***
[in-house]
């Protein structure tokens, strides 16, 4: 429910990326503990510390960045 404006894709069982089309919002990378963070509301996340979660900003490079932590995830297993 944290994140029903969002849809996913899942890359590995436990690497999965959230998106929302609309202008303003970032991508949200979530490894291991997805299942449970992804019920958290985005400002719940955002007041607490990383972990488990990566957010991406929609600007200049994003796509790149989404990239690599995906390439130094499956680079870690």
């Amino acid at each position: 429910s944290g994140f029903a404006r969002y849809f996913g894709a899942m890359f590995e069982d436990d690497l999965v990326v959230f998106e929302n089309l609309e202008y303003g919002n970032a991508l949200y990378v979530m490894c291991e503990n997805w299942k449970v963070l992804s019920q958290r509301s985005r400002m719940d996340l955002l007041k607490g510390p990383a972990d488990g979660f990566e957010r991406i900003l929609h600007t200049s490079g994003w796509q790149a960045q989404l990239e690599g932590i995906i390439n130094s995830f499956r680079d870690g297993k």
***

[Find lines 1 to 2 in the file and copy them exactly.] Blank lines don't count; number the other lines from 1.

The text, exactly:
[in-house]
């Protein structure tokens, strides 16, 4: 429910990326503990510390960045 404006894709069982089309919002990378963070509301996340979660900003490079932590995830297993 944290994140029903969002849809996913899942890359590995436990690497999965959230998106929302609309202008303003970032991508949200979530490894291991997805299942449970992804019920958290985005400002719940955002007041607490990383972990488990990566957010991406929609600007200049994003796509790149989404990239690599995906390439130094499956680079870690």